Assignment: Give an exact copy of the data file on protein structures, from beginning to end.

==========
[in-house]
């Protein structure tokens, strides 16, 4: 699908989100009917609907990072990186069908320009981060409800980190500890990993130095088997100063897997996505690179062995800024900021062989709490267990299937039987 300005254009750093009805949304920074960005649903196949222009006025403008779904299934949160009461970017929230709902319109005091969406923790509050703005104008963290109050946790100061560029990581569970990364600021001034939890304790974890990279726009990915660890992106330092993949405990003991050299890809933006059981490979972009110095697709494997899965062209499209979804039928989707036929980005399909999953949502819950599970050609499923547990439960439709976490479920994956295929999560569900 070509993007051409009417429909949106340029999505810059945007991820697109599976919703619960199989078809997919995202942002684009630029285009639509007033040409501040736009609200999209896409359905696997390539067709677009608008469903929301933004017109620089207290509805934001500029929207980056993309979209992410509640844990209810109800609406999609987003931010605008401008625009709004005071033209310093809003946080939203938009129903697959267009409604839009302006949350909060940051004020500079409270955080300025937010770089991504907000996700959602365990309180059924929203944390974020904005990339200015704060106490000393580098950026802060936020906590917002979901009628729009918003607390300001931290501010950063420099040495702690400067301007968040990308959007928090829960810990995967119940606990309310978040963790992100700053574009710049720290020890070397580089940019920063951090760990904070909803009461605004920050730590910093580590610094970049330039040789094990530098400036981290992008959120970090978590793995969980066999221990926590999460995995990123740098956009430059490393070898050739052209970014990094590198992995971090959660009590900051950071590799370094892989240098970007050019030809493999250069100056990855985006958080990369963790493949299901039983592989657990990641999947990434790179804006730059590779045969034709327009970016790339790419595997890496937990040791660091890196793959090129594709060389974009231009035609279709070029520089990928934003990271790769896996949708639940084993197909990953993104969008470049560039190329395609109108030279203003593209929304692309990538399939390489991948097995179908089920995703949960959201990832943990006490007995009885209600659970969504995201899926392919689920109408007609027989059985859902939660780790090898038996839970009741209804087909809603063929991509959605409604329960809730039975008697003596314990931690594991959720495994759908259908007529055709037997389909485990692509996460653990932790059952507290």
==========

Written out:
[in-house]
């Protein structure tokens, strides 16, 4: 699908989100009917609907990072990186069908320009981060409800980190500890990993130095088997100063897997996505690179062995800024900021062989709490267990299937039987 300005254009750093009805949304920074960005649903196949222009006025403008779904299934949160009461970017929230709902319109005091969406923790509050703005104008963290109050946790100061560029990581569970990364600021001034939890304790974890990279726009990915660890992106330092993949405990003991050299890809933006059981490979972009110095697709494997899965062209499209979804039928989707036929980005399909999953949502819950599970050609499923547990439960439709976490479920994956295929999560569900 070509993007051409009417429909949106340029999505810059945007991820697109599976919703619960199989078809997919995202942002684009630029285009639509007033040409501040736009609200999209896409359905696997390539067709677009608008469903929301933004017109620089207290509805934001500029929207980056993309979209992410509640844990209810109800609406999609987003931010605008401008625009709004005071033209310093809003946080939203938009129903697959267009409604839009302006949350909060940051004020500079409270955080300025937010770089991504907000996700959602365990309180059924929203944390974020904005990339200015704060106490000393580098950026802060936020906590917002979901009628729009918003607390300001931290501010950063420099040495702690400067301007968040990308959007928090829960810990995967119940606990309310978040963790992100700053574009710049720290020890070397580089940019920063951090760990904070909803009461605004920050730590910093580590610094970049330039040789094990530098400036981290992008959120970090978590793995969980066999221990926590999460995995990123740098956009430059490393070898050739052209970014990094590198992995971090959660009590900051950071590799370094892989240098970007050019030809493999250069100056990855985006958080990369963790493949299901039983592989657990990641999947990434790179804006730059590779045969034709327009970016790339790419595997890496937990040791660091890196793959090129594709060389974009231009035609279709070029520089990928934003990271790769896996949708639940084993197909990953993104969008470049560039190329395609109108030279203003593209929304692309990538399939390489991948097995179908089920995703949960959201990832943990006490007995009885209600659970969504995201899926392919689920109408007609027989059985859902939660780790090898038996839970009741209804087909809603063929991509959605409604329960809730039975008697003596314990931690594991959720495994759908259908007529055709037997389909485990692509996460653990932790059952507290």